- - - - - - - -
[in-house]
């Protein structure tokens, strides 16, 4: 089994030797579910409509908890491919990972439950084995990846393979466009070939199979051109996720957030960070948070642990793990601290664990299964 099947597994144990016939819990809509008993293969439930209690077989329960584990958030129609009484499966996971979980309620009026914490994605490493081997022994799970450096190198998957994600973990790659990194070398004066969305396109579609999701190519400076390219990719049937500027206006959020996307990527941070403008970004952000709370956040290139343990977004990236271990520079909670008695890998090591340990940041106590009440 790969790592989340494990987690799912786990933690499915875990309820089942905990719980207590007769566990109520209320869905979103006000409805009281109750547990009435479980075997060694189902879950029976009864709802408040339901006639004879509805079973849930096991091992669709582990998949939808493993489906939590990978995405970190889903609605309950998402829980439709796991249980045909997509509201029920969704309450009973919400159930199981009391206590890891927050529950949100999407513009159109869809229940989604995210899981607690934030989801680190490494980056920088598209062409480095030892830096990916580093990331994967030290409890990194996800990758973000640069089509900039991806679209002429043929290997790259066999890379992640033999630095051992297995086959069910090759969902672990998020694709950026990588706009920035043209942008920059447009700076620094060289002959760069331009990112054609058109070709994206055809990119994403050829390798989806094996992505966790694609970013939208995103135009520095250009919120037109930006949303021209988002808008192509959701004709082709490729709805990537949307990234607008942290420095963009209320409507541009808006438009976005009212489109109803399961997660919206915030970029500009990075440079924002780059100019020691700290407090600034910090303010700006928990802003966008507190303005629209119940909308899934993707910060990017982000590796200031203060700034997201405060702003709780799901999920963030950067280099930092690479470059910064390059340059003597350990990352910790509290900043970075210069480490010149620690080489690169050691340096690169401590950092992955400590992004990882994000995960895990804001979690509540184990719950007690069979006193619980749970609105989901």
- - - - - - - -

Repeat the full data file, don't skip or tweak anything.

[in-house]
């Protein structure tokens, strides 16, 4: 089994030797579910409509908890491919990972439950084995990846393979466009070939199979051109996720957030960070948070642990793990601290664990299964 099947597994144990016939819990809509008993293969439930209690077989329960584990958030129609009484499966996971979980309620009026914490994605490493081997022994799970450096190198998957994600973990790659990194070398004066969305396109579609999701190519400076390219990719049937500027206006959020996307990527941070403008970004952000709370956040290139343990977004990236271990520079909670008695890998090591340990940041106590009440 790969790592989340494990987690799912786990933690499915875990309820089942905990719980207590007769566990109520209320869905979103006000409805009281109750547990009435479980075997060694189902879950029976009864709802408040339901006639004879509805079973849930096991091992669709582990998949939808493993489906939590990978995405970190889903609605309950998402829980439709796991249980045909997509509201029920969704309450009973919400159930199981009391206590890891927050529950949100999407513009159109869809229940989604995210899981607690934030989801680190490494980056920088598209062409480095030892830096990916580093990331994967030290409890990194996800990758973000640069089509900039991806679209002429043929290997790259066999890379992640033999630095051992297995086959069910090759969902672990998020694709950026990588706009920035043209942008920059447009700076620094060289002959760069331009990112054609058109070709994206055809990119994403050829390798989806094996992505966790694609970013939208995103135009520095250009919120037109930006949303021209988002808008192509959701004709082709490729709805990537949307990234607008942290420095963009209320409507541009808006438009976005009212489109109803399961997660919206915030970029500009990075440079924002780059100019020691700290407090600034910090303010700006928990802003966008507190303005629209119940909308899934993707910060990017982000590796200031203060700034997201405060702003709780799901999920963030950067280099930092690479470059910064390059340059003597350990990352910790509290900043970075210069480490010149620690080489690169050691340096690169401590950092992955400590992004990882994000995960895990804001979690509540184990719950007690069979006193619980749970609105989901």